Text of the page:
On-site Consultation and SHARP

In order to support small businesses that may not be able to afford in-house safety and health expertise or hire an outside consultant, OSHA invests significant resources in the state-based On-site Consultation Programs, which offer free and confidential advice to small and medium-sized businesses who are looking to create or improve their injury and illness programs. In FY 2010, for example, the On-site Consultation program conducted over 30,000 visits to worksites covering over 1.5 million workers nationwide, with priority given to high-hazard worksites. Consultants from state agencies or universities work with employers to identify workplace hazards, provide advice on compliance with OSHA standards, and assist in establishing injury and illness prevention programs.

The On-site Consultation Program's Safety and Health Recognition and Achievement Program (SHARP) is another particularly effective use of the agency's resources. SHARP recognizes small employers who operate exemplary injury and illness prevention programs and serve as a model for workplace safety and health. Upon receiving SHARP recognition, OSHA exempts a worksite from programmed inspections during the period that the SHARP certification is valid. You are probably aware that the On-site Consultation program, with its SHARP exemptions from programmed inspections for employers who do the right thing, received a significant increase in funding from Congress in FY 2012. The President has proposed to maintain that increase in his FY 2013 budget request.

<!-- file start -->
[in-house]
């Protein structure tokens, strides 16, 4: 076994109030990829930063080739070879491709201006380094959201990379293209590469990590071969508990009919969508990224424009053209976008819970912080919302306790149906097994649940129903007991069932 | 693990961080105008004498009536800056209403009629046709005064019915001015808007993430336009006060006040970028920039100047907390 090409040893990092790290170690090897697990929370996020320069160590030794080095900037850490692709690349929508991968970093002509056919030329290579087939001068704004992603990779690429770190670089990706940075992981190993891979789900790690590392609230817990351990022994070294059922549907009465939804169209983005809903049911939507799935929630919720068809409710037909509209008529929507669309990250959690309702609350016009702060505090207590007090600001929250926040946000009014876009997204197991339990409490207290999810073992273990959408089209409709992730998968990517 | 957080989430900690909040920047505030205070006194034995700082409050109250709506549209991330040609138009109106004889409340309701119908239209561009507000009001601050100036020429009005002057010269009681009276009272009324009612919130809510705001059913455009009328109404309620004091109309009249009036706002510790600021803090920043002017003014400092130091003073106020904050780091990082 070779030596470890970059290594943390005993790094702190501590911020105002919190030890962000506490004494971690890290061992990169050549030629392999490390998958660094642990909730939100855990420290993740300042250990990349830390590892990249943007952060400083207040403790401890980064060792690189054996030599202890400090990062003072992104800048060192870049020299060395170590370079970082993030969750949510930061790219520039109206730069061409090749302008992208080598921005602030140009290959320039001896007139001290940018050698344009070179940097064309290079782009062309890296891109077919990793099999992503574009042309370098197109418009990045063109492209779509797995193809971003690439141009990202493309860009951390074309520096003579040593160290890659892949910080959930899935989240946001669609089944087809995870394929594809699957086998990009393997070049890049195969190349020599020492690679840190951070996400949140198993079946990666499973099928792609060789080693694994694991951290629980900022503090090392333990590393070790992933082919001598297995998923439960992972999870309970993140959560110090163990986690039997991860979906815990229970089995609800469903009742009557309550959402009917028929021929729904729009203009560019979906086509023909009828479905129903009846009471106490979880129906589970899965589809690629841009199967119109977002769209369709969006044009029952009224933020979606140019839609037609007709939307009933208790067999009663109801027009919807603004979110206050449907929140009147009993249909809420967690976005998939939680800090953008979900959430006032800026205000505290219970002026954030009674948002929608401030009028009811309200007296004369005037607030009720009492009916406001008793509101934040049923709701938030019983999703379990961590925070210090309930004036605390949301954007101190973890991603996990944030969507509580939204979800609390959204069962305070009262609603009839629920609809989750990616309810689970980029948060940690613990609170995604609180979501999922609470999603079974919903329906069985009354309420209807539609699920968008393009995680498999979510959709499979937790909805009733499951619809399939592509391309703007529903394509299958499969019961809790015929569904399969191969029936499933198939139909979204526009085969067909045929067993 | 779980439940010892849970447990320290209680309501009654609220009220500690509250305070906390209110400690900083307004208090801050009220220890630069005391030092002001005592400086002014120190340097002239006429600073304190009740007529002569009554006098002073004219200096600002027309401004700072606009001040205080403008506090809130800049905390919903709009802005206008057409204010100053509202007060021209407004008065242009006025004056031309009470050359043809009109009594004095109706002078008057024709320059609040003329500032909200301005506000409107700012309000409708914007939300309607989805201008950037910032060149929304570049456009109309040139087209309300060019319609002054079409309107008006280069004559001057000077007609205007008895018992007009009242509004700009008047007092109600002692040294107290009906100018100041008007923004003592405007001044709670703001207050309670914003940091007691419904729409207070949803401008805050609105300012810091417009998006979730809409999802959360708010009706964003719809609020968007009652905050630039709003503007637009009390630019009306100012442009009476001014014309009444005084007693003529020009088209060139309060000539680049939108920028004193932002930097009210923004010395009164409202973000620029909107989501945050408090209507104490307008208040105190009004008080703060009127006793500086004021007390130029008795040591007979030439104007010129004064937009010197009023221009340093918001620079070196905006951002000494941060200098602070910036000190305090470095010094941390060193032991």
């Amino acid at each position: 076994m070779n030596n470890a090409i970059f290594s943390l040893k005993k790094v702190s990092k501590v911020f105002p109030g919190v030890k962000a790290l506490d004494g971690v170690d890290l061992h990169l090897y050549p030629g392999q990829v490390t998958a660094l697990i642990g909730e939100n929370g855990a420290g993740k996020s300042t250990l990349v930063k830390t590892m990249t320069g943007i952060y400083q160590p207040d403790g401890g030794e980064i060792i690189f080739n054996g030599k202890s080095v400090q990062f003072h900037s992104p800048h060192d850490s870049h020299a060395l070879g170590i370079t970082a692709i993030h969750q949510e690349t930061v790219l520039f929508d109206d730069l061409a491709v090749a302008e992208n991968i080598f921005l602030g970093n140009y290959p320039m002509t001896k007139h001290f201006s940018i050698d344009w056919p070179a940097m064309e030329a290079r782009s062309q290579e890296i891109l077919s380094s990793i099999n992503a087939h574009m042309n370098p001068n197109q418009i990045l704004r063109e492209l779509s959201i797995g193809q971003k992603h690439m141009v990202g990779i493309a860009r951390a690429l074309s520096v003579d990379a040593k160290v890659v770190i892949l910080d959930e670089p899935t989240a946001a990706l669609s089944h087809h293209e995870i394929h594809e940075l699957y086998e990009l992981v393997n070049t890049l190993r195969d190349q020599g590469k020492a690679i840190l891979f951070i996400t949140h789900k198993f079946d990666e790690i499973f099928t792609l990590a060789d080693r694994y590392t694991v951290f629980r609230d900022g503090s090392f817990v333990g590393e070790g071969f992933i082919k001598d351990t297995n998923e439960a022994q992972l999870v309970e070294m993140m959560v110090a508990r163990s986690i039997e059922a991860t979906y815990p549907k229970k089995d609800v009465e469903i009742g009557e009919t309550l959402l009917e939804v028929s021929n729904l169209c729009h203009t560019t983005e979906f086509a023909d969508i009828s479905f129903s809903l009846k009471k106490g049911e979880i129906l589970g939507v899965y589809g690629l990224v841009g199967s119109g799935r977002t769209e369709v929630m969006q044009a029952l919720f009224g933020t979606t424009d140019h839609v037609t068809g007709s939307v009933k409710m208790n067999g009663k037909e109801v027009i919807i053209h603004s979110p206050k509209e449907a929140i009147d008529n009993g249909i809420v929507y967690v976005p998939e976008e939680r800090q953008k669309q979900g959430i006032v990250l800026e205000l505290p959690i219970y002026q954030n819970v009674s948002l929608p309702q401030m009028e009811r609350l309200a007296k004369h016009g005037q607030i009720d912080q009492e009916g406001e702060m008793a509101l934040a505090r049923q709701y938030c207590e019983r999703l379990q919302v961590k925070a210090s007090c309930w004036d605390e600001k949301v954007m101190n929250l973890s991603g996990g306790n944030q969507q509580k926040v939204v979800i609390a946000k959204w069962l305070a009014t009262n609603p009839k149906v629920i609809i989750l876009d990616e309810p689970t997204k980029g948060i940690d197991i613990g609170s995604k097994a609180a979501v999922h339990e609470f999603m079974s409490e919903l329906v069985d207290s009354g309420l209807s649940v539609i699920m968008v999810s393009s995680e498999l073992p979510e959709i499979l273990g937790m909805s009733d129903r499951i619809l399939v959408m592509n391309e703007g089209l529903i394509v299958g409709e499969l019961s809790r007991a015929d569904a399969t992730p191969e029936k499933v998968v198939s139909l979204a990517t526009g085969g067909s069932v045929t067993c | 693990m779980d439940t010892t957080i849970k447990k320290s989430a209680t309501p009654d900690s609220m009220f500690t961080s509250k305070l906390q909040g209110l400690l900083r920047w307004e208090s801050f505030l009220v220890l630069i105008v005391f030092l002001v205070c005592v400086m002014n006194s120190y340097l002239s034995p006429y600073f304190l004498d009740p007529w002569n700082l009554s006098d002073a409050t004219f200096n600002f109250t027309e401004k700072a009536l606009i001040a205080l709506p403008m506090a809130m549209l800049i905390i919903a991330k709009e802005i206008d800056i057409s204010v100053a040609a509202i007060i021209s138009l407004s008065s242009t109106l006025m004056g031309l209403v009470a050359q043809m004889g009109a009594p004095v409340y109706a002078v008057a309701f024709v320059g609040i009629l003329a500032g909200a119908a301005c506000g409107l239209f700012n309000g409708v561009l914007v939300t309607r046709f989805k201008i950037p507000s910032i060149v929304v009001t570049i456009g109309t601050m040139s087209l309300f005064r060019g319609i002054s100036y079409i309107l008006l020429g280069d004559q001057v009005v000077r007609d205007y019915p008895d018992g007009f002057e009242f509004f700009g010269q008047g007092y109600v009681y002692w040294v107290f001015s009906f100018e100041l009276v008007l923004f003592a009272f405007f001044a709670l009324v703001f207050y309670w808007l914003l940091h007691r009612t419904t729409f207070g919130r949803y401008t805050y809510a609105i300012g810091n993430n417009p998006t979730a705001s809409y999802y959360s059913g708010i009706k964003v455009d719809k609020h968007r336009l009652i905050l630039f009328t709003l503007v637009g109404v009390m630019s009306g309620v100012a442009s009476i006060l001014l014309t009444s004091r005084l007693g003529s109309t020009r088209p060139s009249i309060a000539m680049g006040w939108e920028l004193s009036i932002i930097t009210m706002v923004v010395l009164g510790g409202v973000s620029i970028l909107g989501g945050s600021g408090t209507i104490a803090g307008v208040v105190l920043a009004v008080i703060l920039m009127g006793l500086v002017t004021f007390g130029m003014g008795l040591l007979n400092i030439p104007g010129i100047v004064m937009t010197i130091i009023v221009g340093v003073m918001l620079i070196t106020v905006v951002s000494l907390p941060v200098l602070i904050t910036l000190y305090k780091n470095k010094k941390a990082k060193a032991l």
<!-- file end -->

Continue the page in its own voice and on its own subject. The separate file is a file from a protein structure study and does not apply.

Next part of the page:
Whistleblower Program

We have also found it necessary to increase resources for our Whistleblower program. When the OSH Act was passed, Congress realized that OSHA inspectors would never be able to visit more than a small fraction of the nation's workplaces in any given year. Thus, the OSH Act relies heavily on workers to help identify hazards at their workplaces and to work with their employers to control those hazards.